UCSD, La Jolla Made Friction From Start

    The California economy was booming. The University of California’s budget had a large surplus. The college system needed to find a way to educate an influx of baby boomers. The time was ripe.

    Billy Wong/Guardian
    The campus was established near Lebon and Nobel Drives (pictured) at the height of the civil rights era, spawning a liberal university philosophy within an ideologically conservative San Diego.

    So former UC President Clark Kerr decided to expand the UC system in the 1950s, giving birth to three new campuses, one of which was a relatively small university in a sleepy Navy town called San Diego.

    Against the Odds

    “”Imagine there being no central library, no Price Center, no six colleges,”” said former Revelle College Provost F. Thomas Bond, who joined the UCSD faculty in 1967 and retired in 2002. “”The whole campus then being what is the southwest part of the campus right now.””

    Oceanographer Roger Revelle spearheaded the initial effort, which was not without its share of obstacles. The UC Board of Regents discussed making the university merely an extension of UCLA, one of the system’s flagship colleges at the time. Revelle’s struggles continued in acquiring land for the campus, which pitted him against Jonas Salk, whose Salk Institute already owned some of La Jolla and Torrey Pines. But land donations from early benefactors pushed the campus’ formation ahead, including a discounted sale of 170 acres by the Scripps Institution of Oceanography to the university, according to Assistant Vice Chancellor of Campus Planning Jeffrey A. Steindorf.

    In addition, UCSD received 555 acres from the locals, as well as 381 acres from the federal government. But just having land wasn’t enough to force the La Jolla community to mesh with its new neighbor.

    The Black Sheep

    San Diego was extremely conservative at the time of UCSD’s founding, and La Jolla was even more so. Citizens had no idea of the liberal leanings a university usually brings to an area, according to Bond. Soon after students arrived, the ideological divide between La Jolla and UCSD was obvious.

    “La Jolla was a place that banned land ownership by Jews or minorities,” Bond said. “Putting that together [with] a university system that was largely liberal made for some interesting times.”

    A handful of heavily involved students rubbed San Diegans the wrong way in the 1960s, when political activism was at its height. In 1965, students protested American involvement in the Dominican Republic, according to Joanne Gribble, author of “40 years of UCSD Perspective,” spurring the San Diego Union to brand UCSD students “kooky” and “Commies.” Then, in 1967, students flew a Viet Minh flag on a campus building, making local politicians wary of such a left-wing hotbed in their hometown.

    The problem spread to UCSD’s faculty, which initially included Herbert Marcuse, figurehead of 1950s socialist philosophy. The San Diego community openly attacked Marcuse for his political background in socialism, but administrators came to his defense. The Board of Regents eventually censured Chancellor William McGill for verbally supporting Marcuse.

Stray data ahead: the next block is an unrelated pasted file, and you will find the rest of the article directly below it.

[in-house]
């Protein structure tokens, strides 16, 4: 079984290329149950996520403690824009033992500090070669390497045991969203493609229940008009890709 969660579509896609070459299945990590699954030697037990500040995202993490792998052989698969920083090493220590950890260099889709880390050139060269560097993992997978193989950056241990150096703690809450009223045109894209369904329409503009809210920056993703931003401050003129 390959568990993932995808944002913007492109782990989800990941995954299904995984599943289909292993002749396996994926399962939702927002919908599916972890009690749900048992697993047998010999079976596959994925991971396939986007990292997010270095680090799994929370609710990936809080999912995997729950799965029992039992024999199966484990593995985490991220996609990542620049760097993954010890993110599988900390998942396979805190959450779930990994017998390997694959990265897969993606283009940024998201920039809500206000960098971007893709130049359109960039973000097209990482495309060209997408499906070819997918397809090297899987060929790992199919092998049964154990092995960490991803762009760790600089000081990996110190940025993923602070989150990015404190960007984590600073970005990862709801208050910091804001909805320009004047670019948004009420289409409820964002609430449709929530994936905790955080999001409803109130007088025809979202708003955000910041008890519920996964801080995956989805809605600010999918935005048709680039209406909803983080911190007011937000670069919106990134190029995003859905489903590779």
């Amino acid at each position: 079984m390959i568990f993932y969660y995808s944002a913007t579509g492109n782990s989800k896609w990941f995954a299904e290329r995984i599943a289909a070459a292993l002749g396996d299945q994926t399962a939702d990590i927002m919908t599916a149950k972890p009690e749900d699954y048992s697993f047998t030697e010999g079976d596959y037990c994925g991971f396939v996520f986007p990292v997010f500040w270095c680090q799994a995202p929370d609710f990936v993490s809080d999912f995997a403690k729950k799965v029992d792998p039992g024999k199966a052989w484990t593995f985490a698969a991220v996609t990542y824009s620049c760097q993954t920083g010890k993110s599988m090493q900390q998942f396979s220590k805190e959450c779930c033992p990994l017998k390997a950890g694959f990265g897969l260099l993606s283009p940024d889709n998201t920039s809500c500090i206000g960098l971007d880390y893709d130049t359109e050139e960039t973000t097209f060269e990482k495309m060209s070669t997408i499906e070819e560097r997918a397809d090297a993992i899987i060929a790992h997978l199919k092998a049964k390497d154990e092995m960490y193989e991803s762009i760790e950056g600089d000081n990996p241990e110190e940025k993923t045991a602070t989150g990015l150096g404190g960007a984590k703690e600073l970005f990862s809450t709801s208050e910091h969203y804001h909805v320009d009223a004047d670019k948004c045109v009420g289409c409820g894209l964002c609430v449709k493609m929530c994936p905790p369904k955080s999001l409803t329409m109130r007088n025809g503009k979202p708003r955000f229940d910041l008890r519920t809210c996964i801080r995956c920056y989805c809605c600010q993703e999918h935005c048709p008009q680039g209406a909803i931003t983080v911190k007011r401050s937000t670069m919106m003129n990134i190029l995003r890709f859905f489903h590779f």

“There was a huge amount of pressure not to appoint people associated with left-wing causes,” Bond said. “In most cases, professors received the support of the university, but it was hard at times to battle a conservative community and city.”

    UCSD’s early nurturing of liberal politics was concentrated in Revelle Plaza, which was built as a parallel to Berkeley’s Sproul Plaza, the apex of California’s free speech movement. The peak of UCSD’s political activism came in 1970, when George Winnie Jr. lit himself on fire in Revelle Plaza to protest the Vietnam War.

    “We had students being drafted,” Bond said. “We even had professors who were afraid to fail students, because we thought they would get drafted if they flunked out. It was that volatile of a time.”

    A Pricey Place

    Placing UCSD in La Jolla formed modern life as students know it. The high-priced La Jolla real estate market forced both students and faculty off campus, decentralizing university life. The Undergraduate Student Experience Report, released in 2005, aired student complaints about a socially barren campus, which stems from the university’s relationship with its neighborhood, according to Bond.

    “Commuting professors makes it hard for them to get involved with students,” he said. “But, in the end, the La Jolla community makes it hard for professors to afford living close to students.”

    The same problem was, and still is, present for students, many of whom are forced to settle for the affordability of University City and Clairemont. Even for students who live in La Jolla, residents have been less than welcoming.

    Some of the largest and most consistent problems created by the La Jolla-UCSD partnership are increased traffic and noise, according to Steindorf.

    La Jolla residents could have more reason to be concerned with infrastructure, with the upcoming construction of North Campus Transfer Housing, which will house an additional 1,000 students.

    The university isn’t planning to stop there. Chancellor Marye Anne Fox has pledged to make undergraduate housing a priority, and UCSD’s 2004 Long Range Development Plan indicated that there is more than enough space for that goal, as there are still 297 undeveloped acres for UCSD’s growth.

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